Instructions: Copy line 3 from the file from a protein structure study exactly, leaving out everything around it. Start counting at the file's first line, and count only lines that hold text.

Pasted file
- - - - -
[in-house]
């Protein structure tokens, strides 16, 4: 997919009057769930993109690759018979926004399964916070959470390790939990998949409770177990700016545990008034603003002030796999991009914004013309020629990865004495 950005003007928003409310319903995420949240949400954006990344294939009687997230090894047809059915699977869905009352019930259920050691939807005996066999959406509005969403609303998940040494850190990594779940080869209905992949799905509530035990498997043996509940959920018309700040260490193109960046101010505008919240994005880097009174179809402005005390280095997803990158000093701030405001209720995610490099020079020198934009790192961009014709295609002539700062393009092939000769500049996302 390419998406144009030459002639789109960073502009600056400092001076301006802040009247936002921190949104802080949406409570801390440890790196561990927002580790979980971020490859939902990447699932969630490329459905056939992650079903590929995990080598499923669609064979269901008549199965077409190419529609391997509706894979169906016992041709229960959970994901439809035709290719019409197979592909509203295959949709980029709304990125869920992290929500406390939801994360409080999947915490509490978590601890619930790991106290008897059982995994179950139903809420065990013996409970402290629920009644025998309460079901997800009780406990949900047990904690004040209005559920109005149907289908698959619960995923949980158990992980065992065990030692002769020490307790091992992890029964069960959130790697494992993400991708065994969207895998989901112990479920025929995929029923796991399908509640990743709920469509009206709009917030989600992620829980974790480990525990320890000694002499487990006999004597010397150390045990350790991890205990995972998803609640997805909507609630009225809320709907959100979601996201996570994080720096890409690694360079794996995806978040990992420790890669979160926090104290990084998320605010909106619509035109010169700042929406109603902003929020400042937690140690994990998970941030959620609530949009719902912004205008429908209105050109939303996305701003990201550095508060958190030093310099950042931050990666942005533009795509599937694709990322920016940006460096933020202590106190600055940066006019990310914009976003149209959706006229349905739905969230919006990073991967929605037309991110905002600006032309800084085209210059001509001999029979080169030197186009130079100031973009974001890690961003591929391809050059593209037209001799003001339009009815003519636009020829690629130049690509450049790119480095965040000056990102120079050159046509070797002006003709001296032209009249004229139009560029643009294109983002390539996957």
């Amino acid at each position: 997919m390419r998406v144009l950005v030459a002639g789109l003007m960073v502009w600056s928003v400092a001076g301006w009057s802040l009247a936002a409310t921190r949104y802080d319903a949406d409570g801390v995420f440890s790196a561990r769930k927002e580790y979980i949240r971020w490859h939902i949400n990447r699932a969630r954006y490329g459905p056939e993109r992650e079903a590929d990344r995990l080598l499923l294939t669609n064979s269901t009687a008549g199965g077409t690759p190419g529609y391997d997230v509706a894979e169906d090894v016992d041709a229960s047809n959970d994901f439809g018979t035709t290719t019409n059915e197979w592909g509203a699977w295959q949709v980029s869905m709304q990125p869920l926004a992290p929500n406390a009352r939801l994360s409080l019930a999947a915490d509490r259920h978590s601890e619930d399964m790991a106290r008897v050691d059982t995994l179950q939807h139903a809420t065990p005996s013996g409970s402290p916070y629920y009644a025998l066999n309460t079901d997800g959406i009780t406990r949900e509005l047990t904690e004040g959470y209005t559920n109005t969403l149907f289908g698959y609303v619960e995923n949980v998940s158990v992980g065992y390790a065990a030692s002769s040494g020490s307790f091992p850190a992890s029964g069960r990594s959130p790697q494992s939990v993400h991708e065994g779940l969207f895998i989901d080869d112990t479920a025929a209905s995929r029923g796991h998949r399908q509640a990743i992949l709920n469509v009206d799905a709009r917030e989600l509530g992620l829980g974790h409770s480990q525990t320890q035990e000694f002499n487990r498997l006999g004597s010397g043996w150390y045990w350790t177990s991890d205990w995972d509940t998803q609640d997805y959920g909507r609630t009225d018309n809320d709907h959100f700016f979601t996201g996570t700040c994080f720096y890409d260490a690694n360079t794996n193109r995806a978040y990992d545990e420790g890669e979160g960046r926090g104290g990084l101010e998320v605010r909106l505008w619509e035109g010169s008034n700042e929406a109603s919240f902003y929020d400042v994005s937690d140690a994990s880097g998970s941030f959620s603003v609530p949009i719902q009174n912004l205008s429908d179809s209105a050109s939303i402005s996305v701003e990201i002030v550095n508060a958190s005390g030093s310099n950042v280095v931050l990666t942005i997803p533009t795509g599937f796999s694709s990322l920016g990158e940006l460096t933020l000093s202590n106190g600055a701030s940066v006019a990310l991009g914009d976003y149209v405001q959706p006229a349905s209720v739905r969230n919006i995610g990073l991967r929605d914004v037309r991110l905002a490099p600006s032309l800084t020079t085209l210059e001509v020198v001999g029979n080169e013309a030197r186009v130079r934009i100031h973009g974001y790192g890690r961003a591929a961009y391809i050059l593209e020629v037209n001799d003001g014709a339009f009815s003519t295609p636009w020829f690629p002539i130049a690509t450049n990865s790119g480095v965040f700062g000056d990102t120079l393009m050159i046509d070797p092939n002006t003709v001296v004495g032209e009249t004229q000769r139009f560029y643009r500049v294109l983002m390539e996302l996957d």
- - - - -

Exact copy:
């Amino acid at each position: 997919m390419r998406v144009l950005v030459a002639g789109l003007m960073v502009w600056s928003v400092a001076g301006w009057s802040l009247a936002a409310t921190r949104y802080d319903a949406d409570g801390v995420f440890s790196a561990r769930k927002e580790y979980i949240r971020w490859h939902i949400n990447r699932a969630r954006y490329g459905p056939e993109r992650e079903a590929d990344r995990l080598l499923l294939t669609n064979s269901t009687a008549g199965g077409t690759p190419g529609y391997d997230v509706a894979e169906d090894v016992d041709a229960s047809n959970d994901f439809g018979t035709t290719t019409n059915e197979w592909g509203a699977w295959q949709v980029s869905m709304q990125p869920l926004a992290p929500n406390a009352r939801l994360s409080l019930a999947a915490d509490r259920h978590s601890e619930d399964m790991a106290r008897v050691d059982t995994l179950q939807h139903a809420t065990p005996s013996g409970s402290p916070y629920y009644a025998l066999n309460t079901d997800g959406i009780t406990r949900e509005l047990t904690e004040g959470y209005t559920n109005t969403l149907f289908g698959y609303v619960e995923n949980v998940s158990v992980g065992y390790a065990a030692s002769s040494g020490s307790f091992p850190a992890s029964g069960r990594s959130p790697q494992s939990v993400h991708e065994g779940l969207f895998i989901d080869d112990t479920a025929a209905s995929r029923g796991h998949r399908q509640a990743i992949l709920n469509v009206d799905a709009r917030e989600l509530g992620l829980g974790h409770s480990q525990t320890q035990e000694f002499n487990r498997l006999g004597s010397g043996w150390y045990w350790t177990s991890d205990w995972d509940t998803q609640d997805y959920g909507r609630t009225d018309n809320d709907h959100f700016f979601t996201g996570t700040c994080f720096y890409d260490a690694n360079t794996n193109r995806a978040y990992d545990e420790g890669e979160g960046r926090g104290g990084l101010e998320v605010r909106l505008w619509e035109g010169s008034n700042e929406a109603s919240f902003y929020d400042v994005s937690d140690a994990s880097g998970s941030f959620s603003v609530p949009i719902q009174n912004l205008s429908d179809s209105a050109s939303i402005s996305v701003e990201i002030v550095n508060a958190s005390g030093s310099n950042v280095v931050l990666t942005i997803p533009t795509g599937f796999s694709s990322l920016g990158e940006l460096t933020l000093s202590n106190g600055a701030s940066v006019a990310l991009g914009d976003y149209v405001q959706p006229a349905s209720v739905r969230n919006i995610g990073l991967r929605d914004v037309r991110l905002a490099p600006s032309l800084t020079t085209l210059e001509v020198v001999g029979n080169e013309a030197r186009v130079r934009i100031h973009g974001y790192g890690r961003a591929a961009y391809i050059l593209e020629v037209n001799d003001g014709a339009f009815s003519t295609p636009w020829f690629p002539i130049a690509t450049n990865s790119g480095v965040f700062g000056d990102t120079l393009m050159i046509d070797p092939n002006t003709v001296v004495g032209e009249t004229q000769r139009f560029y643009r500049v294109l983002m390539e996302l996957d």